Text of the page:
Psychologist Susan Silk and her friend Barry Goldman wrote a piece about a concept they called the “Ring Theory”. This is something I find helpful when trying to support loved ones. When someone has been through trauma, they will need support. During that time it is important to realize the best ways to help. As we try to support them, it is not a time to advise or talk about how hard it is to give them support. It will also be important for you to be supported. That support needs to be from other people, not the one you are trying to help. You do not want the person you are trying to support to feel like a burden. We can balance our own emotions about what is happening and give space to those have been affected more than we have.
Here are a few of the concepts from that article on how to use “Ring Theory”. This can be used in all types of crisis.
“Draw a circle. This is the center ring. In it, put the name of the person at the center of the current trauma… Now draw a larger circle around the first one. In that ring put the name of the person next closest to the trauma. Repeat the process as many times as you need to. In each larger ring put the next closest people. Parents and children before more distant relatives. Intimate friends in smaller rings, less intimate friends in larger ones. When you are done you have a Kvetching Order.”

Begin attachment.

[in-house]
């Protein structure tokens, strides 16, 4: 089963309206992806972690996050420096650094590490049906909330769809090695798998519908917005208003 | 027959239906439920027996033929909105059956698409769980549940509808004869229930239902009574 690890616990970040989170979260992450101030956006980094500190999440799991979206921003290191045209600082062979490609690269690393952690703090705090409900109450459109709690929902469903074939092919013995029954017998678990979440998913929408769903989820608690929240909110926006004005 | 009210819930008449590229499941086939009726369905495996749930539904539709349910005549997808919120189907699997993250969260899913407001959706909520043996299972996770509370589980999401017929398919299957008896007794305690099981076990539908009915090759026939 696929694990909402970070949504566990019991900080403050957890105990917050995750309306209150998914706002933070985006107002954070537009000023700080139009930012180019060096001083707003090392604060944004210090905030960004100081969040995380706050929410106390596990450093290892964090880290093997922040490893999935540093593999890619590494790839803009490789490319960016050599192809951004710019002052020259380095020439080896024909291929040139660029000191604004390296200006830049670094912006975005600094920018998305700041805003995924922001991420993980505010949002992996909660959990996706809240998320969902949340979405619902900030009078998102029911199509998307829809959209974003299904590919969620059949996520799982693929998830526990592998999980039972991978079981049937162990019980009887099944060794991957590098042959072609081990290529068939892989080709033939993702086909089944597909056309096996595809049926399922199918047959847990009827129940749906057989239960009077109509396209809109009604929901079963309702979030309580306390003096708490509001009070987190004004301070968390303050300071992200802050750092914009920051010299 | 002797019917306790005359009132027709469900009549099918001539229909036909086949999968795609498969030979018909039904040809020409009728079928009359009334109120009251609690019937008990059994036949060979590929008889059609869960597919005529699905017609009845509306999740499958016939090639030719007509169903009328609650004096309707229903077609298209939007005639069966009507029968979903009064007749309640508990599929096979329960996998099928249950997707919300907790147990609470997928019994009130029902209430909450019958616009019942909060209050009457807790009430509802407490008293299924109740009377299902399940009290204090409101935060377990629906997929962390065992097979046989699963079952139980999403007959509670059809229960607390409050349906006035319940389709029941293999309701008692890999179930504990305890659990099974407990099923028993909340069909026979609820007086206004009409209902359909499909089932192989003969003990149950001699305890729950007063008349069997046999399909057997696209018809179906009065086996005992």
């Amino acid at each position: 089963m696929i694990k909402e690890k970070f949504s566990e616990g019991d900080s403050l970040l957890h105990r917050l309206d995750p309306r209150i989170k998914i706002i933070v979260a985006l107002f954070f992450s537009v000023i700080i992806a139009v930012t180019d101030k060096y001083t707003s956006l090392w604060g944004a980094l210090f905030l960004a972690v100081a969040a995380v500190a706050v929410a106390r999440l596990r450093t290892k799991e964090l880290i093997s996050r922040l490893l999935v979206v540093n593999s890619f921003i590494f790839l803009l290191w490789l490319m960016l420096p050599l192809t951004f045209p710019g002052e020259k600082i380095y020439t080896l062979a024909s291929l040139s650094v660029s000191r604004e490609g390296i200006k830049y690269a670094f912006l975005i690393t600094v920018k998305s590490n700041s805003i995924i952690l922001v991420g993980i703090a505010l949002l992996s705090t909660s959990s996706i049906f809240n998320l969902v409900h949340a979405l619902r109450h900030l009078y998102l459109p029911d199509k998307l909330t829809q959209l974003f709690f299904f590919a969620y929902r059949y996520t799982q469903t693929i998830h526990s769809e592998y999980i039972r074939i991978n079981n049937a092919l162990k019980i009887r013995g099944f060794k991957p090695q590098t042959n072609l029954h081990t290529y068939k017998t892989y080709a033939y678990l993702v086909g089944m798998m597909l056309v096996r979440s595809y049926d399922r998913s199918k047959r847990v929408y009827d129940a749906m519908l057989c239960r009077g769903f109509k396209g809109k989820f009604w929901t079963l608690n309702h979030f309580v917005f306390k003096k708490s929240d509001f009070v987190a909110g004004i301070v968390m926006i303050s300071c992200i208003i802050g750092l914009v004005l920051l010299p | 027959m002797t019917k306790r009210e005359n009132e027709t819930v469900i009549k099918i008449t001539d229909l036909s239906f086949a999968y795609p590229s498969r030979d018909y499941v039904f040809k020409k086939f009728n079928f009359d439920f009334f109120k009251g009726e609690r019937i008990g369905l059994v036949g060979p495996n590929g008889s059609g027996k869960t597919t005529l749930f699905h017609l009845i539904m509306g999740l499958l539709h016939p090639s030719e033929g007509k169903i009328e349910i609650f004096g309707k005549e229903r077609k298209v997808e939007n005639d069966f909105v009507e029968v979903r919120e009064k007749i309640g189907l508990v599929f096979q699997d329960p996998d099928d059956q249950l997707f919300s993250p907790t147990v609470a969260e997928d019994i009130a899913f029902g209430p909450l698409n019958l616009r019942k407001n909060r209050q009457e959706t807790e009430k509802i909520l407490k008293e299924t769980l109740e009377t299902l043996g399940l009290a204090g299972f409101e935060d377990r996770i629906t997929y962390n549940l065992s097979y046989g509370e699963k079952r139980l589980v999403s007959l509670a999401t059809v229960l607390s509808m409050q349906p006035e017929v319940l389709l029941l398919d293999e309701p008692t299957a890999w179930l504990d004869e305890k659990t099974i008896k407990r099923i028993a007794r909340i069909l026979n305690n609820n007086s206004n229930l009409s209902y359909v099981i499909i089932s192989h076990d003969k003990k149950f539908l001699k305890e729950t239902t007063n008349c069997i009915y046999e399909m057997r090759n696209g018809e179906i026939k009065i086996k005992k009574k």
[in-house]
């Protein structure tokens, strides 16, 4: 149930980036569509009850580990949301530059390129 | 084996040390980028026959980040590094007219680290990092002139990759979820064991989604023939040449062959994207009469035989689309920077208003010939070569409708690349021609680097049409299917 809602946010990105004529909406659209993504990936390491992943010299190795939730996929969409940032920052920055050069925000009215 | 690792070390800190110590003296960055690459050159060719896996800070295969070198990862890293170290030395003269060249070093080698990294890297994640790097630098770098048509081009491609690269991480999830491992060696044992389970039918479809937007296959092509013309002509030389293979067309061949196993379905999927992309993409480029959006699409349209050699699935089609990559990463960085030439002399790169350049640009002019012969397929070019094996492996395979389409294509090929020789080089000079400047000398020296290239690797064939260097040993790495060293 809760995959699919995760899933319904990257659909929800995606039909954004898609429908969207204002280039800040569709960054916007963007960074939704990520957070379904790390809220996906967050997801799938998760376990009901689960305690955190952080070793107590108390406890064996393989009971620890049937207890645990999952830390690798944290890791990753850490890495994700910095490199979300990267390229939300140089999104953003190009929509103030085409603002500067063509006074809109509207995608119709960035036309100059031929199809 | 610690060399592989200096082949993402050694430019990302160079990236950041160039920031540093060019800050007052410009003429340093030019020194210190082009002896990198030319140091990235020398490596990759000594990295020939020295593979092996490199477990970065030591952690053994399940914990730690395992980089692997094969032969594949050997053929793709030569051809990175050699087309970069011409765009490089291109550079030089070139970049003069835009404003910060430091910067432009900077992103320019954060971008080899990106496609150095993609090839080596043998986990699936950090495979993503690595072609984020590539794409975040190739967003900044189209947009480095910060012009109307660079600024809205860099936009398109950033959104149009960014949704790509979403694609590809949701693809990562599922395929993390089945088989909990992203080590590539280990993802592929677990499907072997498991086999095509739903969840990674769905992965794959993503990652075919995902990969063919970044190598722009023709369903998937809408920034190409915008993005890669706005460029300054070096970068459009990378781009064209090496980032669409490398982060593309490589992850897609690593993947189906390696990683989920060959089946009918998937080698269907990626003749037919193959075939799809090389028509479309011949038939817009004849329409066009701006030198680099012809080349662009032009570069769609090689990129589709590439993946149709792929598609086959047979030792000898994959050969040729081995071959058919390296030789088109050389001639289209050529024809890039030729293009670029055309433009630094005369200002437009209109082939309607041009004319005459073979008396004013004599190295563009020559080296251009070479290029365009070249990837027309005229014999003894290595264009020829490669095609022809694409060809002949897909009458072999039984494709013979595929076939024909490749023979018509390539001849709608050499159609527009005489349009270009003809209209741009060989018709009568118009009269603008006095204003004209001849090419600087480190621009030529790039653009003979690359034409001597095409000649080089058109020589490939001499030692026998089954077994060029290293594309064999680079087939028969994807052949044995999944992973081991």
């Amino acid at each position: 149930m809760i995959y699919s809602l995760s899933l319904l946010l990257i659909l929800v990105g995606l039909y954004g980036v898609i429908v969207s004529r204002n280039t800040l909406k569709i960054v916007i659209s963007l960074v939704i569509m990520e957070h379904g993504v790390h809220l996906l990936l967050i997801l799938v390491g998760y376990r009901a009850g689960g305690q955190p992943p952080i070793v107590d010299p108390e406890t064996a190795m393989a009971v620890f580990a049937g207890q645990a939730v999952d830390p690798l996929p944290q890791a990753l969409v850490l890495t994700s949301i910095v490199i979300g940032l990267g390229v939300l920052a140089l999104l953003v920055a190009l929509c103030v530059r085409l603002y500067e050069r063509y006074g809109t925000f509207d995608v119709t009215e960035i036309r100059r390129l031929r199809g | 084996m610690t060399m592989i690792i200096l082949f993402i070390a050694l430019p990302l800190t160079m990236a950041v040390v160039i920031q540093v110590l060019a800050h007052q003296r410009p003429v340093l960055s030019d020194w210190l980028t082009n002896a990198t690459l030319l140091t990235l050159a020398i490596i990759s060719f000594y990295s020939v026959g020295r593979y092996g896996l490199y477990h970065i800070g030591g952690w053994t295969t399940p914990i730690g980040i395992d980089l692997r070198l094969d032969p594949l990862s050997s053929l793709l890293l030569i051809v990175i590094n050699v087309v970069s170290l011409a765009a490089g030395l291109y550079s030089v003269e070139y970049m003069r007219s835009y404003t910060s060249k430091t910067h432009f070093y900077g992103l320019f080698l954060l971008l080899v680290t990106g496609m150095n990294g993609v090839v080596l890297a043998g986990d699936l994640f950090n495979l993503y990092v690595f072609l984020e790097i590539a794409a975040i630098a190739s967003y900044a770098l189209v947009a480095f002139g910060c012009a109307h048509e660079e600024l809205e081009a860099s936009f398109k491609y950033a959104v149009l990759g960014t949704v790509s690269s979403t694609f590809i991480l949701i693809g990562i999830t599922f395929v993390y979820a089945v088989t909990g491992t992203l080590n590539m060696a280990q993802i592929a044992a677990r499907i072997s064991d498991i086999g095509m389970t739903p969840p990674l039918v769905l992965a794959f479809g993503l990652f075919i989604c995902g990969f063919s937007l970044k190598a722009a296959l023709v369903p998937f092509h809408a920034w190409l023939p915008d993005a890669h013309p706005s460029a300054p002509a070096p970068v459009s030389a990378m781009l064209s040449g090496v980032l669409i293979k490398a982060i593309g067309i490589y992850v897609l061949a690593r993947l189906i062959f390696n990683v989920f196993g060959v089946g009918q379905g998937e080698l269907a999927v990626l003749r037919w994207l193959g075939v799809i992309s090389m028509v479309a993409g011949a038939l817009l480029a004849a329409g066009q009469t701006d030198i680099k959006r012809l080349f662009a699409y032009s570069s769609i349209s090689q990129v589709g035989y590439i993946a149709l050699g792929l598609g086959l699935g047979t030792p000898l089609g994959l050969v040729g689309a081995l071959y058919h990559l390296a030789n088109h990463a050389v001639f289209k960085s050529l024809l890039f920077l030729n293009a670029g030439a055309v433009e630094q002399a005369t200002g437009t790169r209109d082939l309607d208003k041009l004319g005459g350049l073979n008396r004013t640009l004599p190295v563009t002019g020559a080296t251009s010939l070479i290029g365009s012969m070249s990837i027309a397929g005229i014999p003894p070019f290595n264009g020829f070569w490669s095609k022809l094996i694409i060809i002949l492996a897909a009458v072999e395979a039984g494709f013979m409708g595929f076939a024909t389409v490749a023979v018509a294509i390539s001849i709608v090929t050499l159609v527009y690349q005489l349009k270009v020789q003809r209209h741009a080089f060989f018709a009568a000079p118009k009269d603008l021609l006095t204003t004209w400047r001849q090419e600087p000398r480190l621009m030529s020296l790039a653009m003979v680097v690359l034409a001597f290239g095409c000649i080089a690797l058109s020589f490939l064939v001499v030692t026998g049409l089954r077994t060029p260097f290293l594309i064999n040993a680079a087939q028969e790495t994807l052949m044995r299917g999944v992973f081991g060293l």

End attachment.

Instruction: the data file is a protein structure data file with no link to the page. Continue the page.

“Here are the rules. The person in the center ring can say anything she wants to anyone, anywhere. She can kvetch and complain and whine and moan and curse the heavens and say, "Life is unfair" and "Why me?" That's the one payoff for being in the center ring."
“Everyone else can say those things too, but only to people in larger rings. When you are talking to a person in a ring smaller than yours, someone closer to the center of the crisis, the goal is to help. Listening is often more helpful than talking. But if you're going to open your mouth, ask yourself if what you are about to say is likely to provide comfort and support. If it isn't, don't say it. Don't, for example, give advice. People who are suffering from trauma don't need advice. They need comfort and support. So say, "I'm sorry" or "This must really be hard for you" or "Can I bring you a pot roast?" Don't say, "You should hear what happened to me" or "Here's what I would do if I were you." And don't say, "This is really bringing me down."
“If you want to scream or cry or complain, if you want to tell someone how shocked you are or how icky you feel, or whine about how it reminds you of all the terrible things that have happened to you lately, that's fine. It's a perfectly normal response. Just do it to someone in a bigger ring."
“Comfort IN, dump OUT."
Here is the link to the full article, How Not to Say the Wrong Thing by Susan Silk and Barry Goldman https://www.latimes.com/opin